In other news, our CD player just broke. I'm thinking a docking station to replace it. We'll see what Monkey has to say about that. At any rate, What I am listening to right now is KZUM.

Monday, July 23, 2007

How'd It Go Today?

Not bad. How about your day? How did it go? I feel like all I ever do is talk about myself and I never seem to inquire about how you are. What sort of a relationship is that? So, today, I am inquiring.

Okay, now that I have asked you about your day, and given you adequate time to respond, let me tell you that my day went well. It was a little overwhelming, what with all the keys and textbooks and curriculum-y kinds of things (but not too many), not to mention the people that I met and the confirmation that I will be teaching English 10. Aaaagh! (Ah, who knows, it might be fine. I'll just need to keep some deodorant and air freshener on hand (thanks for the tip Aunt James)).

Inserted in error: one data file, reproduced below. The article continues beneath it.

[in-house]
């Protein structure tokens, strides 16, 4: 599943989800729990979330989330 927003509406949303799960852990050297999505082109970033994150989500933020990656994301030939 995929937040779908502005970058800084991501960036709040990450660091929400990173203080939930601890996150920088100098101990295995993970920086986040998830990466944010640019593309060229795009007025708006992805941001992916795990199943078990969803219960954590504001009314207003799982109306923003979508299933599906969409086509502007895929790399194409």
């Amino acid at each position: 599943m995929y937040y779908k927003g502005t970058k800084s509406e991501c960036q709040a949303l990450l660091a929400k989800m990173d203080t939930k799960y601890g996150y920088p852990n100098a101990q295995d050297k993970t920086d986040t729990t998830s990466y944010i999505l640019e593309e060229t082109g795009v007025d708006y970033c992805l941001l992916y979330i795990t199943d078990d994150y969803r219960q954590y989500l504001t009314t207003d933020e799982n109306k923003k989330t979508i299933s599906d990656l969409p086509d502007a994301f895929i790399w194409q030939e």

I spent a little but of time today going over the syllabus for American Lit. There will be only two of us teaching it, so we will probably teach as much in common as our students allow. I also got a good deal of info on English 10. It's not a canned curriculum, but there are a few things that one MUST do. Honestly, since I am relatively new to English 10, the more they tell me I have to do, the better--the first year. After I get my sea legs--watch out!

After a little work at home on other school-related things (mostly reading and developing BIG QUESTIONS), I fiddled around with the the blog, here. Added a new music link to daytrotter.com (a totally cool indy site). I also changed the "New Favorite Band Link" to "What I am Listening to (Right Now!)," so that you can purchase and listen to everything I have purchased or bummed/burned off of friends. Not that you have to, of course. I mean, I get no revenue from it whatsoever, but, you know, my earlier interest in your well-being notwithstanding, it's still really all about me.

Sunday, July 22, 2007

Let's Get This Show on the Road (and) How Do I Not Know This Stuff?